2. There’s also chelation. Chelation works by pulling heavy metals out of body tissue and redistributing them… but often they make their way into the brain, promoting toxicity and inflammation. Research has shown that if you have autoimmunity and you undergo chelation you could make a bad situation much worse due to the fact your system just ain’t equipped for good detoxing. This was certainly my experience when I tried it a few years back. It was ugly. And my doctors and I decided I was better off leaving the toxins in my cells…for now. (Please note: ALWAYS do this kind of experimentation with the support of your medical team.)

Do you suffer from chemical intolerances? How do they affect you? Share your experience or tips below…

Have your say, leave a comment.

  • Naomi

    After recognising my own chemical sensitivities I cleared out my own life, got rid of the toxic cosmetics, cleaning products etc as another step on my path to wellness. As a whole my health has improve immensely, but one thing I cannot protect myself from is other peoples perfume. That stuff is toxic and should be illegal. Sometimes just waiting to cross the road becomes treacherous, when standing next to a highly perfumed individual, my eyes start to water, my face gets itchy and my lips start to tingle. Horrible stuff.

  • Kristine

    Thanks for writing about this. I am 26, have Crohn’s disease and know all to well about the cycle of chemical intolerances being treated with chemicals. I have been off all biological medications for almost a month now and am working to rid my diet of artificial ingredients. Unfortunately, I’m stuck in this situation where I know I need to rid my body of chemicals, but am too exhausted/in pain from my AI condition that doing anything other than working 8 hours a day is almost impossible. So overwhelming, but I know it is the right path and will be worth the effort once I see results. Having my energy back would be a dream. I feel like I’m trapped in a 80 year old body.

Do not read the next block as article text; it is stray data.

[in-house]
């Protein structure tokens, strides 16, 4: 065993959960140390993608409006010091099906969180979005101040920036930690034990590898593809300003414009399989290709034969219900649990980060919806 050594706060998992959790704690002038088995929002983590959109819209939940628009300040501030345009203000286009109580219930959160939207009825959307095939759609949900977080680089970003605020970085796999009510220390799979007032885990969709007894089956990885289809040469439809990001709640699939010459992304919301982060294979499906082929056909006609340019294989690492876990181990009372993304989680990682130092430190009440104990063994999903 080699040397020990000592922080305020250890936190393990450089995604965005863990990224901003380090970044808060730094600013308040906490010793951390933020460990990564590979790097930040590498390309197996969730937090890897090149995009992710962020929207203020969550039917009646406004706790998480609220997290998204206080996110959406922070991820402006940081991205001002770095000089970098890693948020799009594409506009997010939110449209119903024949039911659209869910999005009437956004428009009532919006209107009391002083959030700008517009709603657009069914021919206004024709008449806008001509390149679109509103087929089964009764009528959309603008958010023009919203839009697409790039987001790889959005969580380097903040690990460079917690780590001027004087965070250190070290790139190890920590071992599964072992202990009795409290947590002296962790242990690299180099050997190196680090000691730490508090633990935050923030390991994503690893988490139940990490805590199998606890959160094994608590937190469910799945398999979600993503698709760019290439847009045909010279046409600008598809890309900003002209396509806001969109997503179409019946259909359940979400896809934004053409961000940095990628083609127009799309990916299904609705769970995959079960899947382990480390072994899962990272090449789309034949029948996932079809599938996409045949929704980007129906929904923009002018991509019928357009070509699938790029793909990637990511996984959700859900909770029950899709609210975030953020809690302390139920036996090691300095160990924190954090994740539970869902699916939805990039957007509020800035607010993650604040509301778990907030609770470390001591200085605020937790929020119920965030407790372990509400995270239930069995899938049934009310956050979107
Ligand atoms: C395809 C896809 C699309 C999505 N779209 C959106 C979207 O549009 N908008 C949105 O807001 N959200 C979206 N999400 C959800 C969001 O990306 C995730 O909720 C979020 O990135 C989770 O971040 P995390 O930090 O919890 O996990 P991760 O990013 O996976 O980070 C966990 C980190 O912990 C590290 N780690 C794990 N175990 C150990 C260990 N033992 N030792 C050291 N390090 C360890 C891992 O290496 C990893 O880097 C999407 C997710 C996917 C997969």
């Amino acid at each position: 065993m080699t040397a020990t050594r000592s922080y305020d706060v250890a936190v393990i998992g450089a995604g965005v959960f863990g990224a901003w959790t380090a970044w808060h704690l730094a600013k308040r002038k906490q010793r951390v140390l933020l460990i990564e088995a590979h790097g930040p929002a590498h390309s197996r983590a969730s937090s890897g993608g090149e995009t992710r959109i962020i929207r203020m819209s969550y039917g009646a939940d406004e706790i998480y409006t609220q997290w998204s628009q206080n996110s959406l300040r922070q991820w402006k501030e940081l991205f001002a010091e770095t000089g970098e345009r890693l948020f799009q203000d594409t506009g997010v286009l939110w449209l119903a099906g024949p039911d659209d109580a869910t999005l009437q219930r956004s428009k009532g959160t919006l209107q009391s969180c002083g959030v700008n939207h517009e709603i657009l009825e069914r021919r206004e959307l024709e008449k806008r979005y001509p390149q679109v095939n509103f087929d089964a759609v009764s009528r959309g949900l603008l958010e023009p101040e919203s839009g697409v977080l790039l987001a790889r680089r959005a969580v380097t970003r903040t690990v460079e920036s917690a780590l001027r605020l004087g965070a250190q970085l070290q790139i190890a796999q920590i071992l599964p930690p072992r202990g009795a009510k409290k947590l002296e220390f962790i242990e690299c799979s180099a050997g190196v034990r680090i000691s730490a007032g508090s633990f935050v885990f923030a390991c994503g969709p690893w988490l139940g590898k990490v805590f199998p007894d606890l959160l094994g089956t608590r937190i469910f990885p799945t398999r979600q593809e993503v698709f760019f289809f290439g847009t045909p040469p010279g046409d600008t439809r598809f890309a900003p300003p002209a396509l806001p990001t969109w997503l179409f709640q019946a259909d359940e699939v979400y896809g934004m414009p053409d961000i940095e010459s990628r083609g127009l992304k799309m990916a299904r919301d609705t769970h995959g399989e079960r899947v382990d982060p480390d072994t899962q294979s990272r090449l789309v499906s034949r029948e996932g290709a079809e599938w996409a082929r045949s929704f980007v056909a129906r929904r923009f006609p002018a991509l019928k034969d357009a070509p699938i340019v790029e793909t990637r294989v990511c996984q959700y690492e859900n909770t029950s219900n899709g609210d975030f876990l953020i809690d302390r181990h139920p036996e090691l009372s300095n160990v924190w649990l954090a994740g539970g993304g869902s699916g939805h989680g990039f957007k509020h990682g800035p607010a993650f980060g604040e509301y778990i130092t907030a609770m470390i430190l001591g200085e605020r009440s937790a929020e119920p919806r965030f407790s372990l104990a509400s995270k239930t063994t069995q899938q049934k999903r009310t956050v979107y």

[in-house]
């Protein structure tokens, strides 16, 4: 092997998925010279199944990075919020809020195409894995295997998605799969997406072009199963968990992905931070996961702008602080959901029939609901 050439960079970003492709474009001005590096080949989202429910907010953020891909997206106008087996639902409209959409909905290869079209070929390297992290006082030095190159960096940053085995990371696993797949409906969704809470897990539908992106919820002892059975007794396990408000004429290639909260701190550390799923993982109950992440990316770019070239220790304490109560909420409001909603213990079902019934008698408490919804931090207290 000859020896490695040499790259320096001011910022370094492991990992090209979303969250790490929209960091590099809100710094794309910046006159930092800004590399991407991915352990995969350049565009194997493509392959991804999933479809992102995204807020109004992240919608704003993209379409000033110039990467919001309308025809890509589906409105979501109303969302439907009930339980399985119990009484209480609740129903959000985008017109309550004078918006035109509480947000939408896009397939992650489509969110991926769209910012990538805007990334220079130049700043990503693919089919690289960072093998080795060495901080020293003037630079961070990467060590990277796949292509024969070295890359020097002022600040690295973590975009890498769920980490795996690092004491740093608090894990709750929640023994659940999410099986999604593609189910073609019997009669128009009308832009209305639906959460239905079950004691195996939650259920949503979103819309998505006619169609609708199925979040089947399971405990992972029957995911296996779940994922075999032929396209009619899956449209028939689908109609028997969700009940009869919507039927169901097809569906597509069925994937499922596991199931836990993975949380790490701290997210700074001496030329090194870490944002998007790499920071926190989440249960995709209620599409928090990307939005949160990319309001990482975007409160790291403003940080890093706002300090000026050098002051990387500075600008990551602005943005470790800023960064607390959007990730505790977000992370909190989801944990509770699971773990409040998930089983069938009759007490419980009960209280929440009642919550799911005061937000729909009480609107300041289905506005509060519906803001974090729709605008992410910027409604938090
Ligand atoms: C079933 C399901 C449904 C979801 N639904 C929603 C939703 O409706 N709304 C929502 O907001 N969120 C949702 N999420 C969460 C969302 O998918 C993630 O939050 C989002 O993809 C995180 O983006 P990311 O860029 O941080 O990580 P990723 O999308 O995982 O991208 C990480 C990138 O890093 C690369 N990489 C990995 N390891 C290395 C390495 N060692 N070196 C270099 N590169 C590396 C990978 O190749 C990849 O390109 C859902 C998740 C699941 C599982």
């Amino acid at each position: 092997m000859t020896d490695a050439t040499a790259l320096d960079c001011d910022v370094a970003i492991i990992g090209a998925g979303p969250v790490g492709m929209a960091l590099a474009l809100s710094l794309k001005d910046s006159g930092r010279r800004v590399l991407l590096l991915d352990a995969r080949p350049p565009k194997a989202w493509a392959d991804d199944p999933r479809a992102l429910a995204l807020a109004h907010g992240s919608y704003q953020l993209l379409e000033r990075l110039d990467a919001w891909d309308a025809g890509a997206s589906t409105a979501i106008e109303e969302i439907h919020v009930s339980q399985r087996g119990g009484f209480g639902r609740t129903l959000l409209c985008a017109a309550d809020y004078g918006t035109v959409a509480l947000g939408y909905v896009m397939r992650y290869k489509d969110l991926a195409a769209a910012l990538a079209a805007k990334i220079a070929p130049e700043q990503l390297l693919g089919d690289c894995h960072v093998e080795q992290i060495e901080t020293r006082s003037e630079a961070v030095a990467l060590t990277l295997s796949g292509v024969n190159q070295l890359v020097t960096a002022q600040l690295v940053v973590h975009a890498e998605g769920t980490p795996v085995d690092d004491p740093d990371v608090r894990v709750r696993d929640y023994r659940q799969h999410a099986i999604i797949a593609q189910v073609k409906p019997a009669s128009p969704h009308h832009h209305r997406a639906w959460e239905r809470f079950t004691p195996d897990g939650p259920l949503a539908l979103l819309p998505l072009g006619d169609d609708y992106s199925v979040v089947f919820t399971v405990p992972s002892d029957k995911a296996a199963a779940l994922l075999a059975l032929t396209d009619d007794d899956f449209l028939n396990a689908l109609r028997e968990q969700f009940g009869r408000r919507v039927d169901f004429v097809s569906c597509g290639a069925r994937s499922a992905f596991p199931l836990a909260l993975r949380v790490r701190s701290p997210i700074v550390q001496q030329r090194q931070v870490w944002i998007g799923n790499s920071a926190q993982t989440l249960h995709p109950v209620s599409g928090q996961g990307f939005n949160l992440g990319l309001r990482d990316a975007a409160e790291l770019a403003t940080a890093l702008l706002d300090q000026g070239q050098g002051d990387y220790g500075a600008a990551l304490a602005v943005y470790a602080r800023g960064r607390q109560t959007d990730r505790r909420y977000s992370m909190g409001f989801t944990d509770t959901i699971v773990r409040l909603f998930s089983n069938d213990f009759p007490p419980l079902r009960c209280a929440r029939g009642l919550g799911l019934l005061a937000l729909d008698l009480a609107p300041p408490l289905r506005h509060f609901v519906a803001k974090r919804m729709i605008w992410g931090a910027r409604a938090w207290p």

• Naomi Webb

    I’m an artist, and despite being really sensitive to chemicals and having a low-tox house and life for many years, I switched across to acrylic paints for a while. I absolutely loved what I could do with them, and really didn’t stop to think about what they were made of (sounds so dumb looking back now). It was a while of nausea, muscle aches, shaking, and a heavy brain fog and tiredness after working in my studio that I put two and two together. I have found Vipassana meditation really good for reducing and managing extreme physical reactions to chemicals, which helps in environments that I can’t control.

  • Melanie Wilson

    Sarah, a couple of weeks back you mentioned a couple of fake tan products that you have used. I can’t find the post anywhere. Could you please let me know the names as really want to have some colour this summer (can’t rely on the weather as live in England, but also can’t sit out in in for long as it gives me migraines) I really want to use something that isn’t quite so bad for you as other products. Thanks so much. Mel x

  • JB

    For years I have been trying to convince people that I am “a canary in a coal mine” but it is such a shocking, confronting thought to them that they either dismiss it and continue on their toxic ways or they attack me and accuse me of “over-reacting” or “being a troublemaker” or “making it up”. Why a person would put oneself ‘out there’ to make a fuss about this unless it was a real concern, I don’t know…
    Those room deodorisers (and insect repellents too) in public places that periodically squirt out chemicals without warning are horrible and dangerous. Why don’t people ‘get’ that they are bad news?

    • Amelia Hill

      Hi JB,

      Thank you for speaking up about your chemical sensitivity. I understand the opposition & disbelief that is often encountered from others.

      But I do believe that it’s important to find the courage to share your experiences, because the more stories of chemical intolerance out there, the less it can be ignored.

      This is a real & disabling illness which urgently needs greater understanding, research & community awareness/support.

      Sending all my best to you on your healing journey.

      Kind regards,

  • Jo

    Thanks Sarah? have you heard of Mast Cell Activation Syndrome? It is a newly recognised disorder/disease, the hallmark of which is multisystem illness from environmental triggers (amongst others) often people are diagnosed with a number of illnesses including multiple chemical sensitivity…Google Dr Afrin mast cell activation syndrome, he has some informative papers on it. The more awareness we can raise the better.